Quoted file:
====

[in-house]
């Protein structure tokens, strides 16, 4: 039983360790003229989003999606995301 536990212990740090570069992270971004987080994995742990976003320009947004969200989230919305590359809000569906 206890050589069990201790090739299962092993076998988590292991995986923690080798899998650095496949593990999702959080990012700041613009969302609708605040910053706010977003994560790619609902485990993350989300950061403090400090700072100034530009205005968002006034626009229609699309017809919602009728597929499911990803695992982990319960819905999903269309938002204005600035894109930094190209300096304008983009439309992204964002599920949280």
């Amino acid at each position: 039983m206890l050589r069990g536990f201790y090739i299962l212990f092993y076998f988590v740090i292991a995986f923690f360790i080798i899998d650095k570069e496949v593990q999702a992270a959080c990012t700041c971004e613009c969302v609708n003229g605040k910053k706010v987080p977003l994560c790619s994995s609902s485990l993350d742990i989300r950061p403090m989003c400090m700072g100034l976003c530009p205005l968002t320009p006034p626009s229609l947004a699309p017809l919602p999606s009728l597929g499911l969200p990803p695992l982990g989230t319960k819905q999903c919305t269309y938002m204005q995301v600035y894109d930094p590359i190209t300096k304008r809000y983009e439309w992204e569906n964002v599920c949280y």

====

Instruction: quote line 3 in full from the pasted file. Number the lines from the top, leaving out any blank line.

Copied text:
């Amino acid at each position: 039983m206890l050589r069990g536990f201790y090739i299962l212990f092993y076998f988590v740090i292991a995986f923690f360790i080798i899998d650095k570069e496949v593990q999702a992270a959080c990012t700041c971004e613009c969302v609708n003229g605040k910053k706010v987080p977003l994560c790619s994995s609902s485990l993350d742990i989300r950061p403090m989003c400090m700072g100034l976003c530009p205005l968002t320009p006034p626009s229609l947004a699309p017809l919602p999606s009728l597929g499911l969200p990803p695992l982990g989230t319960k819905q999903c919305t269309y938002m204005q995301v600035y894109d930094p590359i190209t300096k304008r809000y983009e439309w992204e569906n964002v599920c949280y």